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What COVID-19 taught me about managing a team in a crisis, by Asha S Collins

Jan 17

My top 5 lessons on effectively leading a team through a pandemic in honest and human-centred ways — not forgetting an online dance party.

I work for a large pharmaceutical company that creates life-saving drugs. Treatments we’ve made available to patients around the world, and those in development, cover life-altering and often fatal diseases, including Alzheimer’s; rare diseases that affect children, such as spinal muscular atrophy; cancer; infectious diseases; and many more. I lead our late-stage US clinical-trials group, so my team and I are accountable for conducting most US trials for our potential new drugs. These trials determine whether drugs can be approved in the US for patients and greatly influence approvals for patients across the world.

It’s a big job. I have over 200 people reporting to me, plus more than 300 team members in the field. Our portfolio includes over a hundred trials and thousands of patients at any given time. Our clinical trials help give patients hope. It’s great and humbling work that I’m honored to do every day.

And then COVID-19 came along. Suddenly we were in crisis. We had thousands of patients on treatments across the 3.8 million square miles of the US. We didn’t know if doctors would be able to continue seeing our patients and providing them with our novel, innovative medicines. We didn’t know whether we would be able to ensure our patients were being monitored as closely as they needed to be. We didn’t know if it was even safe for some of our patients, especially those with suppressed immune systems, to continue visiting hospitals or clinics to continue their treatment. And, of course, would that even be an option? Would hospitals and clinics remain open for clinical-trial patients amid the growth of COVID-19 infections? If they did, could they continue to care for our patients?

On top of the clinical questions, suddenly we also faced questions about how we should be running the business:

Should we stop the studies? Did we need to stop recruiting for them? How should we help our team adjust to working from home effectively, with many home-schooling? How should we partner with our vendors to make it safe for our 300-person field team to travel for their work? And how should we support staff whose family members may have been getting sick or who were losing people to the pandemic? Or those having hard times while living alone in lockdown? Or even how to help the introverts who were being overwhelmed by all the Zoom calls and video check-ins? It was a lot.

Here’s what we learned we needed to do to care for our patients’ and our team’s wellbeing. These lessons can be applied to a wide range of crises beyond navigating a pandemic and beyond managing clinical trials.

1: Communicate, communicate, communicate. And then communicate some more.

Clear, open and consistent communication is key. We learned that we had to be really clear about what we were doing, how we were doing it, and about all of the open-ended questions to which had no answers. We had to communicate to the team, but also to find ways for us to hear from team members and let them communicate and connect with one another.

To do this, we ran three sessions each week open to all 500 team members. The sessions were scheduled every Tuesday, Wednesday and Thursday at different times to make sure people could make at least one. They began with a check-in, when team members could share how they were doing with one another (sometimes this would happen in small Zoom breakouts). Them there were updates from our COVID squad (a small, cross-functional team that included myself, managers and others leading the crisis response). Finally, we had an open discussion when team members could ask questions and provide feedback.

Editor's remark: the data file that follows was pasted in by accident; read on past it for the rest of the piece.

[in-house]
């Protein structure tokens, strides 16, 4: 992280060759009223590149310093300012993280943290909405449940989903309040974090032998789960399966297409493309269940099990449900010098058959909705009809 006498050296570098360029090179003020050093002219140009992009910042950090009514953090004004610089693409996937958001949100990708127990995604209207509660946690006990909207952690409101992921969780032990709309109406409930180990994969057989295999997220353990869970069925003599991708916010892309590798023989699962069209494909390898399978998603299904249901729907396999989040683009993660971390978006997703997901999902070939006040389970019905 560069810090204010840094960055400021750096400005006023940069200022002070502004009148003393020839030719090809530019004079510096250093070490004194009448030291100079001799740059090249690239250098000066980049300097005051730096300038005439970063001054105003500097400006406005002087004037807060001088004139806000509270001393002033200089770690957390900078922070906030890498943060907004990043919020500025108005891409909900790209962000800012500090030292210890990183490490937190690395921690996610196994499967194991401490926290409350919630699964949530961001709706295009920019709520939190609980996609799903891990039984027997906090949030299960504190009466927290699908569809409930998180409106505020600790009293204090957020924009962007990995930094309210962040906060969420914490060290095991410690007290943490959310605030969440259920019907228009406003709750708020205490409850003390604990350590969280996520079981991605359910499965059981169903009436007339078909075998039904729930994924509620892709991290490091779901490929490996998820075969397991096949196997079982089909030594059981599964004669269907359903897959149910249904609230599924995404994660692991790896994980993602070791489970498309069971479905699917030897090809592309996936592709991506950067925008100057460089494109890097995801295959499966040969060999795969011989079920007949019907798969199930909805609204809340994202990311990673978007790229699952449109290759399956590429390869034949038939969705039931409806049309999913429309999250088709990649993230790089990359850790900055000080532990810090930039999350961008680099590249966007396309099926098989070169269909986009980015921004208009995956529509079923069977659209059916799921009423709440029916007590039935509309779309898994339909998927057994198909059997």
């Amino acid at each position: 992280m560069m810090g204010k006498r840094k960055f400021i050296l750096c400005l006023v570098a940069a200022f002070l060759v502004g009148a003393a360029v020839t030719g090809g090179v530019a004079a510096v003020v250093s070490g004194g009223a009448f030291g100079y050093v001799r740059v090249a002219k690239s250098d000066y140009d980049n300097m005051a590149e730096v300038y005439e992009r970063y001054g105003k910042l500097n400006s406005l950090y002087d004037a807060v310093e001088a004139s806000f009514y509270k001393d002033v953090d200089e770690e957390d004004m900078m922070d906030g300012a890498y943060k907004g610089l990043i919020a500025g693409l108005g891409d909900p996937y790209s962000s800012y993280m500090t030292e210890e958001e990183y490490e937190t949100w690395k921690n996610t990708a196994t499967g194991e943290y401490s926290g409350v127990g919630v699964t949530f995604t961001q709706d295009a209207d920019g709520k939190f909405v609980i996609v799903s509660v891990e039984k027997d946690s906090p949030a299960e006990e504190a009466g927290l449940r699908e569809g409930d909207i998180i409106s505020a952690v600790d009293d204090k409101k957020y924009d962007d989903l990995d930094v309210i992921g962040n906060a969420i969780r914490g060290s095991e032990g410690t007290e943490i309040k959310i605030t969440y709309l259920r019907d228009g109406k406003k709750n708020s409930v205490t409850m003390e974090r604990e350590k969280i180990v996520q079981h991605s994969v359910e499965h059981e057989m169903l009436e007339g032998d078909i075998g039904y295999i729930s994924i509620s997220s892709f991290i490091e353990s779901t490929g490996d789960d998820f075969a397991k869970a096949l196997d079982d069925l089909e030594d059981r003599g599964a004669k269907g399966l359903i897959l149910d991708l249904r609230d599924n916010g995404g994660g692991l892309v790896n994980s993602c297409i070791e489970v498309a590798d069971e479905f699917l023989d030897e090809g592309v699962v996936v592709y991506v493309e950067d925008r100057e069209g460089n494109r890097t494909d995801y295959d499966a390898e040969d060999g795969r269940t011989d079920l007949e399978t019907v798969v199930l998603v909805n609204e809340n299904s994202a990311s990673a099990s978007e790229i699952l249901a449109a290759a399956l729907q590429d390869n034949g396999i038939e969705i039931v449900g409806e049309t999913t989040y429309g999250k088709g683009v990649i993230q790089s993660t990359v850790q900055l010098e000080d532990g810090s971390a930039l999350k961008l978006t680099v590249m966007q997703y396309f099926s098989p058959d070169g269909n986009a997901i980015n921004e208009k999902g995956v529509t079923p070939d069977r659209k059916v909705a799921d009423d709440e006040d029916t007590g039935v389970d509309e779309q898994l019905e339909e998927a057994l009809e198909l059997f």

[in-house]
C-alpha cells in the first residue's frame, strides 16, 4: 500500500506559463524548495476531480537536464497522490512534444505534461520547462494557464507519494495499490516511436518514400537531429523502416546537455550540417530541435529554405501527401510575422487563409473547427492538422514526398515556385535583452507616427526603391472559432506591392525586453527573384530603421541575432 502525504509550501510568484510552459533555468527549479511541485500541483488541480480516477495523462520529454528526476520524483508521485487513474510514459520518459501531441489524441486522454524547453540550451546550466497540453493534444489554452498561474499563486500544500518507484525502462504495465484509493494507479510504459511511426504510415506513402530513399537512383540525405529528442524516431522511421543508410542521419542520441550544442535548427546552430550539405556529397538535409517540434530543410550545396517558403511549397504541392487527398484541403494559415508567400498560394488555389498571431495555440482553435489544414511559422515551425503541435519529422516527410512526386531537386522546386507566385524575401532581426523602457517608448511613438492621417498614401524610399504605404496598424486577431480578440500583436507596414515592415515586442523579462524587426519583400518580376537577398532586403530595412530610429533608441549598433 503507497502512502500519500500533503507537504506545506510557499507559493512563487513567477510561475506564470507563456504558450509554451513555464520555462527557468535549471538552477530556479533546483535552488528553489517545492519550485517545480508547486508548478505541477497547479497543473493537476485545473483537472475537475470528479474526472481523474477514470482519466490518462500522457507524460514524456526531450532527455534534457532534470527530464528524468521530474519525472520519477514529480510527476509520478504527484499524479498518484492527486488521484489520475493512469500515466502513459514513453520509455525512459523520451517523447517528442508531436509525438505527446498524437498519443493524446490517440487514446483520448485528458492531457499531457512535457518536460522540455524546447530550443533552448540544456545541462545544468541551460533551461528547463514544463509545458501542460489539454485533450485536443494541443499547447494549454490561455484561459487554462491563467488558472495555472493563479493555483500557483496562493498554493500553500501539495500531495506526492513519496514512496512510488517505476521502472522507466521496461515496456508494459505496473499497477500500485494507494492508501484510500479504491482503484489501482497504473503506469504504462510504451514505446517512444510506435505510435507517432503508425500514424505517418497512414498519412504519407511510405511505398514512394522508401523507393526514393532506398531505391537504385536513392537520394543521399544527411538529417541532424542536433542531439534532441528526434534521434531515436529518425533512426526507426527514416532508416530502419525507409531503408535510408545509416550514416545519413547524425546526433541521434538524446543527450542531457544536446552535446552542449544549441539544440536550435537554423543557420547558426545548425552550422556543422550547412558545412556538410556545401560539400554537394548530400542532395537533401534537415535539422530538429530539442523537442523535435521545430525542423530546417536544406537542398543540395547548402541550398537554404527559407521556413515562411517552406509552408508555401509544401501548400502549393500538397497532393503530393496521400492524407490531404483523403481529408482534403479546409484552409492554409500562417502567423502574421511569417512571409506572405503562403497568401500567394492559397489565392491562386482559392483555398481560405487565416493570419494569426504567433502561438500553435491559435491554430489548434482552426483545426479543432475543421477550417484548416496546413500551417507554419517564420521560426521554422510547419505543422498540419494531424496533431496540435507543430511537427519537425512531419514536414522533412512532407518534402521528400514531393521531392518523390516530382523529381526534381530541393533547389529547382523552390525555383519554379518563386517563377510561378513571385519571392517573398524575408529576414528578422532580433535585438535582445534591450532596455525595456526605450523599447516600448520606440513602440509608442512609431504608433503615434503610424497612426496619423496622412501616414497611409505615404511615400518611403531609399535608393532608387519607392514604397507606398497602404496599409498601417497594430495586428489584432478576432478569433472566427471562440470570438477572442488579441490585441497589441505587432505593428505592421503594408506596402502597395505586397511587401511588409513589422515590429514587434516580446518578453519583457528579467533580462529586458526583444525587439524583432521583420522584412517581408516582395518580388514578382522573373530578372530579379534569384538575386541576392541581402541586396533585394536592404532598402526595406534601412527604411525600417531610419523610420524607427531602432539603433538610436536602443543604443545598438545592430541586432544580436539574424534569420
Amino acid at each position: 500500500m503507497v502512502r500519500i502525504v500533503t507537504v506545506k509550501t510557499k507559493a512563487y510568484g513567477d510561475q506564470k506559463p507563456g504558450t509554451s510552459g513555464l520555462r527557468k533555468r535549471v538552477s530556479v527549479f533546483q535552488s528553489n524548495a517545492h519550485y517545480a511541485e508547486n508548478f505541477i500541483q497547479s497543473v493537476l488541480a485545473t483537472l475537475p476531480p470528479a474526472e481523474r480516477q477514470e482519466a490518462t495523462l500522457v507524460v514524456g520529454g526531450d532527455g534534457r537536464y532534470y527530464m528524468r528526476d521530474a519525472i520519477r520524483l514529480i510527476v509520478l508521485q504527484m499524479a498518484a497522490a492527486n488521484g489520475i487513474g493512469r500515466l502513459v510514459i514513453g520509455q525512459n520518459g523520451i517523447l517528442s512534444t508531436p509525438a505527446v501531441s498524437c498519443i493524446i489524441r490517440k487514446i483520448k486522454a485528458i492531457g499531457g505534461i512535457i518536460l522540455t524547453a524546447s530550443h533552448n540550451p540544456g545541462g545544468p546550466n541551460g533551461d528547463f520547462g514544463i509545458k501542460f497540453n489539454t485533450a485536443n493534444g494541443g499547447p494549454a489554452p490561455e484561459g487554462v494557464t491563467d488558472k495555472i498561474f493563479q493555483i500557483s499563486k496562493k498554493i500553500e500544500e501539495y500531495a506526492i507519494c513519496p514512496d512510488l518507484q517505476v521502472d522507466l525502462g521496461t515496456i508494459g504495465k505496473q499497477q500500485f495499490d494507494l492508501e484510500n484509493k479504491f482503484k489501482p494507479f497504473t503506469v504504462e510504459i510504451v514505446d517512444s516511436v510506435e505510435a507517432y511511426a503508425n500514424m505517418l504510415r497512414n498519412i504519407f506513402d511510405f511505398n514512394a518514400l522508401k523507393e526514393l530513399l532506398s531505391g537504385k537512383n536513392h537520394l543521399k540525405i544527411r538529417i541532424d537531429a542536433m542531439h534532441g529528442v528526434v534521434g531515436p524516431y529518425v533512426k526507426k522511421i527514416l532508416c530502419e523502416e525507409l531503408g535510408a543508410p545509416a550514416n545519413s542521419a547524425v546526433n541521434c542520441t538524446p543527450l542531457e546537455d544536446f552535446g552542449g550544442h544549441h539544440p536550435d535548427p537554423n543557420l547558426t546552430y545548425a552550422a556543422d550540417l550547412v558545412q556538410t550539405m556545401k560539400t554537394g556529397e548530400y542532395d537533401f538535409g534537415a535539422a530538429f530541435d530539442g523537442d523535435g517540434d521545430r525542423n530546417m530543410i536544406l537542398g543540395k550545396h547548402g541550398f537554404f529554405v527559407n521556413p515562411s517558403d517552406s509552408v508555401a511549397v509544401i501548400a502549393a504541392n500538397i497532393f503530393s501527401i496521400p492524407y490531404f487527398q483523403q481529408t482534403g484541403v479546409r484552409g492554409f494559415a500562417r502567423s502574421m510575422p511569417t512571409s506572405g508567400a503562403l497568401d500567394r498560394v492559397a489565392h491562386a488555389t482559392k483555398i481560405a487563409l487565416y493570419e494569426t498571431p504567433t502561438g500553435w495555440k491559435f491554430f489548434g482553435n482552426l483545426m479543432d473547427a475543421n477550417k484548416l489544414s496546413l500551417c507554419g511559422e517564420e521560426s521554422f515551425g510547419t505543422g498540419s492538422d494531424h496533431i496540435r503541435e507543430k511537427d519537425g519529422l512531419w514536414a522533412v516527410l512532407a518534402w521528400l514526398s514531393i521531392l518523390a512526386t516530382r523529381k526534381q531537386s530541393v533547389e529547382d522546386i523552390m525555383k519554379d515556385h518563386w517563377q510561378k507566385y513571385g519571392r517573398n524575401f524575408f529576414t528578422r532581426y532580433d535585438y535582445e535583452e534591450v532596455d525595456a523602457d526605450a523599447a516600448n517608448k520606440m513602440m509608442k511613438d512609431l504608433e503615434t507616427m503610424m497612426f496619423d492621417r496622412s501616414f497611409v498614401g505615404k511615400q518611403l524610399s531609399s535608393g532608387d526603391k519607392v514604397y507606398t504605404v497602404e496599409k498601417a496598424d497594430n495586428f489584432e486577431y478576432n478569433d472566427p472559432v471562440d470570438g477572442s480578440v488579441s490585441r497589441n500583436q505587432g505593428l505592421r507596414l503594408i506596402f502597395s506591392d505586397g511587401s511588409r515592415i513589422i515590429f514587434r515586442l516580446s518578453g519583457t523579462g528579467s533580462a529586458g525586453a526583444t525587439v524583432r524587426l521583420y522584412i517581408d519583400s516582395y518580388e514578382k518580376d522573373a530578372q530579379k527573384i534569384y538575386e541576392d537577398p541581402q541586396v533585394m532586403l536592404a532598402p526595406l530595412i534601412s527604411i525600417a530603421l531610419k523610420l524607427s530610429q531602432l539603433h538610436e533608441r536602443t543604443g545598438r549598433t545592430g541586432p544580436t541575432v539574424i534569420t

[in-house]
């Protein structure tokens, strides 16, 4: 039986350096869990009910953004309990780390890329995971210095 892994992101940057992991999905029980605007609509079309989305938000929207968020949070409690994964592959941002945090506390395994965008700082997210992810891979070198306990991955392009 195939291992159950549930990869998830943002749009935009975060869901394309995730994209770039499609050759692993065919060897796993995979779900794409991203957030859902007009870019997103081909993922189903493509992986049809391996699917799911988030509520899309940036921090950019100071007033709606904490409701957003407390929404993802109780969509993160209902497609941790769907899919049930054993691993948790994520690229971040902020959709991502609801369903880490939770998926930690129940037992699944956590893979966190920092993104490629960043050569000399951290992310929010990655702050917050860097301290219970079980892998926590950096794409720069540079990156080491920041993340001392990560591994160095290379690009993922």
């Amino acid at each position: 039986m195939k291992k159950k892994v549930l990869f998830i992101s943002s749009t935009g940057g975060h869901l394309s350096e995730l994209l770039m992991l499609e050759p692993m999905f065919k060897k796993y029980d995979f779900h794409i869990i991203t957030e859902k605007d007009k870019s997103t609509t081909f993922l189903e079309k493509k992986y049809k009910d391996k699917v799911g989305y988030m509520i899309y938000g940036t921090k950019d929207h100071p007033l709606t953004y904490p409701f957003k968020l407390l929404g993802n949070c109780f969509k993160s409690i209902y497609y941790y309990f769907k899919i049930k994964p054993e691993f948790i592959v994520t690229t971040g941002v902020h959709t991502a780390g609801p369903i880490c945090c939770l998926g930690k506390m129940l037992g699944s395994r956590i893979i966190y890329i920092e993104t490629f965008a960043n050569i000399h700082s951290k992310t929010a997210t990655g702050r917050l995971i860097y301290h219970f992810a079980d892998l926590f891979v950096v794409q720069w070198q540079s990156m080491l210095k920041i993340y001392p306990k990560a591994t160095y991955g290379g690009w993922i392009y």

Additionally, I sent out an email update twice a week to keep people up to date, including updates from our global teams. This note would also include a link to our Anonymous Question Box where people could submit questions.

In a crisis, you cannot communicate too much. Whether you have answers or not, communicate, communicate, communicate. And, honestly, sharing that you don’t have all of the answers is just as important as communicating the answers that you do have.

2: Move fast, adapt even faster.

If you move and act at the speed of your crisis, you’ll be behind. It will defeat you. You need to move faster. You need to adapt even faster. We stood up a small, cross-functional team to manage our initial COVID-19 response for the US. The team was not my leadership team, who weren’t ideally placed to assess on-the-ground realities or take a broader strategic view. Instead, we created a Squad, whose make-up included third-level managers and individual contributors, which met twice a day on Mondays to Thursdays and once on Fridays.

The Squad’s members represented three time zones and two hemispheres. To be agile, we could not only rely on our meetings. We had to learn how to work asynchronously and seamlessly perform digital handoffs. We leveraged digital tools like Trello to enable everyone to see where things stood, allowing individuals to pick up and hand off items during their “shift”. This consistent and frequent meeting cadence, as well as our team’s make-up, let us move fast. Being able to work asynchronously let us adapt even faster.

3: Make everyone a hero.

Reid Hoffman has said you can chart an epic journey if you “make everyone a hero along the way”. In times of crisis, people feel a lack of control. Yet they want to help: it gives them grounding, a sense of control and a sense of contributing to the solution. They’re not helpless; they have a role.